Understanding Free Speech on a University Campus
Stefan M. Bradley - Associate Professor of History St. Louis University, Connie Burk - Executive Director, the NW Network, Susan Kruth - Senior Program Officer, Legal and Public Advocacy, FIRE, Frank LoMonte - Executive Director, Student Press Law Center, Moderator, Jeff Chasen - Associate Vice Provost, Integrity & Compliance, KU
The First Amendment guarantees a right to free speech, but how does that apply at a university? How does the First Amendment affect a university’s ability to promote the discussion and debate of ideas? How does the concept of free speech intersect with free thinking? Does the First Amendment apply differently to students, staff, and faculty? To what extent does the First Amendment protect the dissemination of research? What opportunities and risks are there for activism and advocacy among students, staff, and faculty? What can we learn from the history of activism on a college campus? How do these questions affect the future of universities?
Join us for a discussion of these questions and more, with a panel of scholars on campus activism, constitutional law, and the intersections between them.
Stefan M. Bradley is fascinated with the efforts and abilities of black college students to change not only their scholastic environments but also the communities that surrounded their institutions of higher learning. Through protests and demands, students have been able to influence college curricula as well as the policies of their schools. His book, Harlem vs. Columbia University: Black Student Power in the Late 1960s follows the black students who risked their educations and lives during the famous controversy at Columbia University between 1968-1969. Currently, he is working on Blackened Ivy: Civil Rights, Black Power, and Ivy League Universities in the Postwar Era for New York University Press. His work on student/youth activism has been discussed in the Harvard Law Review, History News Network, NPR, C-Span2 BookTV, MSNBC, BBC, and BET.Research.
Connie Burk directs the NW Network of Bisexual, Trans, Lesbian and Gay Survivors of Abuse (The NW Network). Under her leadership, the Network established the National LGBT Training & Technical Assistance Initiative and the National Q&A Institute. Connie also spearheaded two national campaigns to publicize the Network, one of which was featured in Times Square. A nominator says of Burk’s work, “One of the most important ways Connie has influenced the antiviolence movement is by bringing violence prevention and a positive vision for change to the forefront of the work.”
Susan Kruth earned her B.A. from New York University’s Gallatin School of Individualized Study in 2007, with a concentration in music and film. After a handful of short film and documentary gigs, Susan was inspired to go to law school in order to study the ways that the Constitution protects filmmakers. While attending the University of Virginia School of Law, she served as musical director of the law school’s a cappella group, the A Cappellate Opinions, and performed in UVA Law’s spring musical comedy program, the Libel Show. Susan earned her J.D. in 2011 and is now a member of the Virginia State Bar. She got her start working to protect free speech through a fellowship with the Thomas Jefferson Center for the Protection of Free Expression in Charlottesville, Virginia. She has also completed civil rights internships with the Transgender Legal Defense & Education Fund and the American Civil Liberties Union LGBT & AIDS Project.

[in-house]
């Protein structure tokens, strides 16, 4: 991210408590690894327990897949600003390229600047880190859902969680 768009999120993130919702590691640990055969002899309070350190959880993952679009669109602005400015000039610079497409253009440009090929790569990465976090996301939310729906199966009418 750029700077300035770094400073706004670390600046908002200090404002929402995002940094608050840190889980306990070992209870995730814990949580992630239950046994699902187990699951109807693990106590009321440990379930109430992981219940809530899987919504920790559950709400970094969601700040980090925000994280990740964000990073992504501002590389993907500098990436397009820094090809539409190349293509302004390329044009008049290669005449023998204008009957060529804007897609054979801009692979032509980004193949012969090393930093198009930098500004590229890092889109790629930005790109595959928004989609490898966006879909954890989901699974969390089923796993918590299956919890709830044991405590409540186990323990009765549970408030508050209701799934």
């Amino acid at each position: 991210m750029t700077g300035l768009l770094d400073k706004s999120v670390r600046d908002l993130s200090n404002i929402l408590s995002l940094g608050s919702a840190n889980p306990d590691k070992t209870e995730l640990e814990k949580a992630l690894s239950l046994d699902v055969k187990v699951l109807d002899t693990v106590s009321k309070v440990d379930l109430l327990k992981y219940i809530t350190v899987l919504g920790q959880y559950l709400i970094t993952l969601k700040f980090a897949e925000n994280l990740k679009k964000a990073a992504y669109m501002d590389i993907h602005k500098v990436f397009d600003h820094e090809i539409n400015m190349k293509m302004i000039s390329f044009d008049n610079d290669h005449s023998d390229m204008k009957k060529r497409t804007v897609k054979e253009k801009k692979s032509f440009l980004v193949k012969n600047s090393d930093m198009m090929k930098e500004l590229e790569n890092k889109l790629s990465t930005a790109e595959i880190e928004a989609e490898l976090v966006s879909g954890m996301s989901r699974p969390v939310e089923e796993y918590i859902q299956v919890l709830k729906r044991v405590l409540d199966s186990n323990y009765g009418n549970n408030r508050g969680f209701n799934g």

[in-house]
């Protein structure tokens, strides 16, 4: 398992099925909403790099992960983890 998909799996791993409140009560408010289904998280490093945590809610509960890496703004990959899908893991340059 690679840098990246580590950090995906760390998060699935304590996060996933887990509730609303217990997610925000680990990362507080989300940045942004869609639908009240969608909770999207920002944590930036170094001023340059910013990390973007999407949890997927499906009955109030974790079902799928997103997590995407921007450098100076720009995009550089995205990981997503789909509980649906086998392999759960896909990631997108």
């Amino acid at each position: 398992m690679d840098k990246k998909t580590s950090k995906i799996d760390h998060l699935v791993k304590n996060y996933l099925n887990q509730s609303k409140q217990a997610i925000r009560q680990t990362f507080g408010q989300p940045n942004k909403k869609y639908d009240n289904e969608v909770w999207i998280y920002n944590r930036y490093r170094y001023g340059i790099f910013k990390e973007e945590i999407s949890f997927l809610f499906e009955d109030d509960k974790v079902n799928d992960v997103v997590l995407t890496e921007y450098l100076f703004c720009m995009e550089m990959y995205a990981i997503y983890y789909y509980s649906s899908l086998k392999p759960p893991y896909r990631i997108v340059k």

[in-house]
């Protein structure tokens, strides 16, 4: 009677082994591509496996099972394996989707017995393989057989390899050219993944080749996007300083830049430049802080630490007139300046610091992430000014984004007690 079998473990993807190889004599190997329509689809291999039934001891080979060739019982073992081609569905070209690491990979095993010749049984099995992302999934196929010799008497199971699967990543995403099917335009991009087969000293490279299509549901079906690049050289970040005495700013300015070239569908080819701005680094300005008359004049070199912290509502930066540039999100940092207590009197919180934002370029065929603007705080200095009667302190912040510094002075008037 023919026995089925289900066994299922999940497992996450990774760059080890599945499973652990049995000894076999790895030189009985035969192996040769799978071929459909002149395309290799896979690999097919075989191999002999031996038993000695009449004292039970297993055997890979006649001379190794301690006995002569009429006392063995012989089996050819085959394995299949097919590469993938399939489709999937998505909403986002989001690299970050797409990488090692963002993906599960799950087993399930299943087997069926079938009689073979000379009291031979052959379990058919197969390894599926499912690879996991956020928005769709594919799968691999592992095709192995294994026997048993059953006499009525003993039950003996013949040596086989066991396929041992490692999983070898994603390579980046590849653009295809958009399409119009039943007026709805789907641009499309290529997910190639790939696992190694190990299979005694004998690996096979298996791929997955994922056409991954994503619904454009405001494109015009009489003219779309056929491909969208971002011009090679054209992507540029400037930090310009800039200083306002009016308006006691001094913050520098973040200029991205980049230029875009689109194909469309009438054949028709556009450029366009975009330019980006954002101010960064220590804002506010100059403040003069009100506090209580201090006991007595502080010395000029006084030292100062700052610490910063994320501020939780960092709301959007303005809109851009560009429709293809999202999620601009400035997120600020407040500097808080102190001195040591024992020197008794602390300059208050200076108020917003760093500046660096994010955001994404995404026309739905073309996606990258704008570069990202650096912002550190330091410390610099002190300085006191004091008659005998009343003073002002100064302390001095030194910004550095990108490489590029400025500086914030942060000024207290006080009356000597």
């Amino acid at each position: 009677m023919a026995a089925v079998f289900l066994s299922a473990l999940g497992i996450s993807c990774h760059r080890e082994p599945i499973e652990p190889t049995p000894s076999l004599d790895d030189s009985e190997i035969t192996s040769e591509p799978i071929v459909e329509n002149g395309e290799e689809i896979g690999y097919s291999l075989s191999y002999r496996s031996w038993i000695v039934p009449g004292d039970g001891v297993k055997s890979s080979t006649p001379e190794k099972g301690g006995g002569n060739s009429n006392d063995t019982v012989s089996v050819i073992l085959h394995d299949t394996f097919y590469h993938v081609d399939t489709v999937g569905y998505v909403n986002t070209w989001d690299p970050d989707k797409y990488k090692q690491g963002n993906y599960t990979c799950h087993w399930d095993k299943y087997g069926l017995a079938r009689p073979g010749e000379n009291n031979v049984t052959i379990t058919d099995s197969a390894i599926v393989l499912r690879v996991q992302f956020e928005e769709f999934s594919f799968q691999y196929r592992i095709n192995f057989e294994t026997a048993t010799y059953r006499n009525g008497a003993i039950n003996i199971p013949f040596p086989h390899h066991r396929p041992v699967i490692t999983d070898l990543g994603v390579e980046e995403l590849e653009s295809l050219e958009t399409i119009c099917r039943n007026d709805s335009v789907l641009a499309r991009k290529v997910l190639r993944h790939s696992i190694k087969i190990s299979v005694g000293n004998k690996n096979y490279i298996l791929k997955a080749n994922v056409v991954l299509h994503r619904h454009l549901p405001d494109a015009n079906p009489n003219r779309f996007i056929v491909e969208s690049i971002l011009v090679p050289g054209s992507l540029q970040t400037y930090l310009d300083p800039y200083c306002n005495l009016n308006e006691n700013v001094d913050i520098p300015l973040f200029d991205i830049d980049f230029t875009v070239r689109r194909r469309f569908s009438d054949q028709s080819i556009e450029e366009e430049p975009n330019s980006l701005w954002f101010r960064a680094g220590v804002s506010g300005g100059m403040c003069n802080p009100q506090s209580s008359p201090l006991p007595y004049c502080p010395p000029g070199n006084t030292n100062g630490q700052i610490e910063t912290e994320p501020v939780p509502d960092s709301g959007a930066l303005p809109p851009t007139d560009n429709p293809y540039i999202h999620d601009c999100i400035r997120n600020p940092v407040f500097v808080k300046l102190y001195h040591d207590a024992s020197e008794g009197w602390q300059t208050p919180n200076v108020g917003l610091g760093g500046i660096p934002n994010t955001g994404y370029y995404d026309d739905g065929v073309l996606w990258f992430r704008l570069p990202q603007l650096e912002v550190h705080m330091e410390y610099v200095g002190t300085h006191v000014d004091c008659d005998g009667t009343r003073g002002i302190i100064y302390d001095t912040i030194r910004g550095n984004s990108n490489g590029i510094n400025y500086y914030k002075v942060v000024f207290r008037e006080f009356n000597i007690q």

Frank LoMonte returns to KU having spoken on the Free Speech in Social Media panel at The Commons in 2014. He became the executive director of the Student Press Law Center in 2008 after practicing law with Atlanta-based Sutherland LLP and clerking for federal judges on the Northern District of Georgia and the Eleventh Circuit U.S. Court of Appeals. Before law school, LoMonte was an award-winning investigative journalist and political columnist for daily newspapers in Florida and Georgia. LoMonte graduated magna cum laude from the University of Georgia School of Law, where he was a senior editor of the Georgia Law Review. His articles about the First Amendment and media-law topics have been widely published in Education Week, The Chronicle of Higher Education, the American University Law Review, the University of North Carolina First Amendment Law Review, and in many other outlets.
Jeff Chasen is the Director of Integrity & Compliance at KU, providing independent oversight and coordination of institutional compliance. He earned a BA in 1984 and JD in 1987 from George Washington University. He is a member of the National Association of College and University Attorneys, the Public Risk Management Association and the Association of Governmental Risk Pools.
Sponsored by the Office of the Chancellor, the Office of the Provost, the Department of African and African-American Studies, the Department of American Studies, and The Commons
Of interest to:
Discussion, Framing the Dialogue, Panel, The Future University